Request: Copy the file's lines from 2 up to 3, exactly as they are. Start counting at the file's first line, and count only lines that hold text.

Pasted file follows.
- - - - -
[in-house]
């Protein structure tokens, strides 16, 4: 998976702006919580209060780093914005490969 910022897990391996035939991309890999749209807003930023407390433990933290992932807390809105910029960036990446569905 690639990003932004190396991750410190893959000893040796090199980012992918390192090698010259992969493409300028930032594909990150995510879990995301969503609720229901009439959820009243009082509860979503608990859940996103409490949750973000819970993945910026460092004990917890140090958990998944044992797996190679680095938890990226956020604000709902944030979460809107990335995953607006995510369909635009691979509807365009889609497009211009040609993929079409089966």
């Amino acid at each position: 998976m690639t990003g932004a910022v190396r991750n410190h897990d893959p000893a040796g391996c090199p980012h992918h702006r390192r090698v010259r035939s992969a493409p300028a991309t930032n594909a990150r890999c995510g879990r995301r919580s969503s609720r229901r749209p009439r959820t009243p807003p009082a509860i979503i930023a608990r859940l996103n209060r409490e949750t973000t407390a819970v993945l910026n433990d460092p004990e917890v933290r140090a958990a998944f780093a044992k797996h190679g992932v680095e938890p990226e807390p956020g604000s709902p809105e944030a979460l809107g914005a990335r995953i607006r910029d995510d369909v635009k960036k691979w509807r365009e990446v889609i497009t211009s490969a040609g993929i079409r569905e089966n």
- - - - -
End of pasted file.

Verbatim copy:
């Protein structure tokens, strides 16, 4: 998976702006919580209060780093914005490969 910022897990391996035939991309890999749209807003930023407390433990933290992932807390809105910029960036990446569905 690639990003932004190396991750410190893959000893040796090199980012992918390192090698010259992969493409300028930032594909990150995510879990995301969503609720229901009439959820009243009082509860979503608990859940996103409490949750973000819970993945910026460092004990917890140090958990998944044992797996190679680095938890990226956020604000709902944030979460809107990335995953607006995510369909635009691979509807365009889609497009211009040609993929079409089966």
């Amino acid at each position: 998976m690639t990003g932004a910022v190396r991750n410190h897990d893959p000893a040796g391996c090199p980012h992918h702006r390192r090698v010259r035939s992969a493409p300028a991309t930032n594909a990150r890999c995510g879990r995301r919580s969503s609720r229901r749209p009439r959820t009243p807003p009082a509860i979503i930023a608990r859940l996103n209060r409490e949750t973000t407390a819970v993945l910026n433990d460092p004990e917890v933290r140090a958990a998944f780093a044992k797996h190679g992932v680095e938890p990226e807390p956020g604000s709902p809105e944030a979460l809107g914005a990335r995953i607006r910029d995510d369909v635009k960036k691979w509807r365009e990446v889609i497009t211009s490969a040609g993929i079409r569905e089966n």